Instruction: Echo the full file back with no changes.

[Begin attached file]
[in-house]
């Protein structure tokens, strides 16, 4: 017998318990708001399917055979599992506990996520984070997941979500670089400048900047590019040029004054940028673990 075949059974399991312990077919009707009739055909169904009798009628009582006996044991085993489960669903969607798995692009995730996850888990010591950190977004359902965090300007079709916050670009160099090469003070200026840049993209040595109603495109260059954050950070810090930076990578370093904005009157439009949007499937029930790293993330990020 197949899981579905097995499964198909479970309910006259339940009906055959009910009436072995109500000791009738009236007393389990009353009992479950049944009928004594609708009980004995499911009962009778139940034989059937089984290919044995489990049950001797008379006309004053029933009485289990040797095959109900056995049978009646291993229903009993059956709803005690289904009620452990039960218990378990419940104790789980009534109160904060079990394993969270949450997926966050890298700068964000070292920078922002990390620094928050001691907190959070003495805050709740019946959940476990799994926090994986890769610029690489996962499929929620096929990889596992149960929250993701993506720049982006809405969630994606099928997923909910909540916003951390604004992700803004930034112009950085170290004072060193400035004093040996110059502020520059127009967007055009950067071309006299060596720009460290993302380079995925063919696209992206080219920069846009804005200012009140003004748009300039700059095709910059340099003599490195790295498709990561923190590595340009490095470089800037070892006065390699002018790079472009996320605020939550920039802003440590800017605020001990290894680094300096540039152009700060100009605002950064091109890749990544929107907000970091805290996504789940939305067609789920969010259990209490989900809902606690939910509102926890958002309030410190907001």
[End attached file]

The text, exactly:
[in-house]
């Protein structure tokens, strides 16, 4: 017998318990708001399917055979599992506990996520984070997941979500670089400048900047590019040029004054940028673990 075949059974399991312990077919009707009739055909169904009798009628009582006996044991085993489960669903969607798995692009995730996850888990010591950190977004359902965090300007079709916050670009160099090469003070200026840049993209040595109603495109260059954050950070810090930076990578370093904005009157439009949007499937029930790293993330990020 197949899981579905097995499964198909479970309910006259339940009906055959009910009436072995109500000791009738009236007393389990009353009992479950049944009928004594609708009980004995499911009962009778139940034989059937089984290919044995489990049950001797008379006309004053029933009485289990040797095959109900056995049978009646291993229903009993059956709803005690289904009620452990039960218990378990419940104790789980009534109160904060079990394993969270949450997926966050890298700068964000070292920078922002990390620094928050001691907190959070003495805050709740019946959940476990799994926090994986890769610029690489996962499929929620096929990889596992149960929250993701993506720049982006809405969630994606099928997923909910909540916003951390604004992700803004930034112009950085170290004072060193400035004093040996110059502020520059127009967007055009950067071309006299060596720009460290993302380079995925063919696209992206080219920069846009804005200012009140003004748009300039700059095709910059340099003599490195790295498709990561923190590595340009490095470089800037070892006065390699002018790079472009996320605020939550920039802003440590800017605020001990290894680094300096540039152009700060100009605002950064091109890749990544929107907000970091805290996504789940939305067609789920969010259990209490989900809902606690939910509102926890958002309030410190907001």